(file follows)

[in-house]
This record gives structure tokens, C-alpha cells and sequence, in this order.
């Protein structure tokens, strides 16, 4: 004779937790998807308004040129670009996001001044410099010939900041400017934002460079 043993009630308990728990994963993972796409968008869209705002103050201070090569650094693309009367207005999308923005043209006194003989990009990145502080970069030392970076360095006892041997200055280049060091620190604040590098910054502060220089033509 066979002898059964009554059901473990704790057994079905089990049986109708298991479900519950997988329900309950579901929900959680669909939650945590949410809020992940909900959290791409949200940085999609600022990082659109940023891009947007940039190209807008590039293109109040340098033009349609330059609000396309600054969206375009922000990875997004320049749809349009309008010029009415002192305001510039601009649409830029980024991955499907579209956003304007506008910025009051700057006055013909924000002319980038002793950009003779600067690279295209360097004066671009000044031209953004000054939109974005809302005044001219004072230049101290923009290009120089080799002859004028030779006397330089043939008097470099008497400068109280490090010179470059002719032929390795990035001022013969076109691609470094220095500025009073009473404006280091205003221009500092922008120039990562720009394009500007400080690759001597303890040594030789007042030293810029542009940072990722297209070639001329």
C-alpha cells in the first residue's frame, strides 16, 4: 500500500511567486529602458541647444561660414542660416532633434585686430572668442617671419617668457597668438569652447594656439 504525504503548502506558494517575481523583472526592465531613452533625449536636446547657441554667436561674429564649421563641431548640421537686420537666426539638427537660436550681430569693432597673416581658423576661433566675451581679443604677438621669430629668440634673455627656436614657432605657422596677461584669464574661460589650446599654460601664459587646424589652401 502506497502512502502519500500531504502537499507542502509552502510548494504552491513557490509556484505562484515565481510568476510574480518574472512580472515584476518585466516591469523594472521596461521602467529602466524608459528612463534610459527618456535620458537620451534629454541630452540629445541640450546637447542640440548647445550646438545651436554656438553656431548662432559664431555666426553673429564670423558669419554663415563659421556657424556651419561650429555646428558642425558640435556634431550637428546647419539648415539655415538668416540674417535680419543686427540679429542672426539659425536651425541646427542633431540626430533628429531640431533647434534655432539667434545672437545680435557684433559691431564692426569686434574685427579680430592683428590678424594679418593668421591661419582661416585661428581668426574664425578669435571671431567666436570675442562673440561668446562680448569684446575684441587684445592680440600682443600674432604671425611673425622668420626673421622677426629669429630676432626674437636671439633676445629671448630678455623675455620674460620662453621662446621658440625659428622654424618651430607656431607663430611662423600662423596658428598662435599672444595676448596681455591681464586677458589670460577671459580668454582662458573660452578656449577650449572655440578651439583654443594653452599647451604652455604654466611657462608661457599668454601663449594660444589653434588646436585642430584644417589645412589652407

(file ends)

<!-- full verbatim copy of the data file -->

[in-house]
This record gives structure tokens, C-alpha cells and sequence, in this order.
């Protein structure tokens, strides 16, 4: 004779937790998807308004040129670009996001001044410099010939900041400017934002460079 043993009630308990728990994963993972796409968008869209705002103050201070090569650094693309009367207005999308923005043209006194003989990009990145502080970069030392970076360095006892041997200055280049060091620190604040590098910054502060220089033509 066979002898059964009554059901473990704790057994079905089990049986109708298991479900519950997988329900309950579901929900959680669909939650945590949410809020992940909900959290791409949200940085999609600022990082659109940023891009947007940039190209807008590039293109109040340098033009349609330059609000396309600054969206375009922000990875997004320049749809349009309008010029009415002192305001510039601009649409830029980024991955499907579209956003304007506008910025009051700057006055013909924000002319980038002793950009003779600067690279295209360097004066671009000044031209953004000054939109974005809302005044001219004072230049101290923009290009120089080799002859004028030779006397330089043939008097470099008497400068109280490090010179470059002719032929390795990035001022013969076109691609470094220095500025009073009473404006280091205003221009500092922008120039990562720009394009500007400080690759001597303890040594030789007042030293810029542009940072990722297209070639001329």
C-alpha cells in the first residue's frame, strides 16, 4: 500500500511567486529602458541647444561660414542660416532633434585686430572668442617671419617668457597668438569652447594656439 504525504503548502506558494517575481523583472526592465531613452533625449536636446547657441554667436561674429564649421563641431548640421537686420537666426539638427537660436550681430569693432597673416581658423576661433566675451581679443604677438621669430629668440634673455627656436614657432605657422596677461584669464574661460589650446599654460601664459587646424589652401 502506497502512502502519500500531504502537499507542502509552502510548494504552491513557490509556484505562484515565481510568476510574480518574472512580472515584476518585466516591469523594472521596461521602467529602466524608459528612463534610459527618456535620458537620451534629454541630452540629445541640450546637447542640440548647445550646438545651436554656438553656431548662432559664431555666426553673429564670423558669419554663415563659421556657424556651419561650429555646428558642425558640435556634431550637428546647419539648415539655415538668416540674417535680419543686427540679429542672426539659425536651425541646427542633431540626430533628429531640431533647434534655432539667434545672437545680435557684433559691431564692426569686434574685427579680430592683428590678424594679418593668421591661419582661416585661428581668426574664425578669435571671431567666436570675442562673440561668446562680448569684446575684441587684445592680440600682443600674432604671425611673425622668420626673421622677426629669429630676432626674437636671439633676445629671448630678455623675455620674460620662453621662446621658440625659428622654424618651430607656431607663430611662423600662423596658428598662435599672444595676448596681455591681464586677458589670460577671459580668454582662458573660452578656449577650449572655440578651439583654443594653452599647451604652455604654466611657462608661457599668454601663449594660444589653434588646436585642430584644417589645412589652407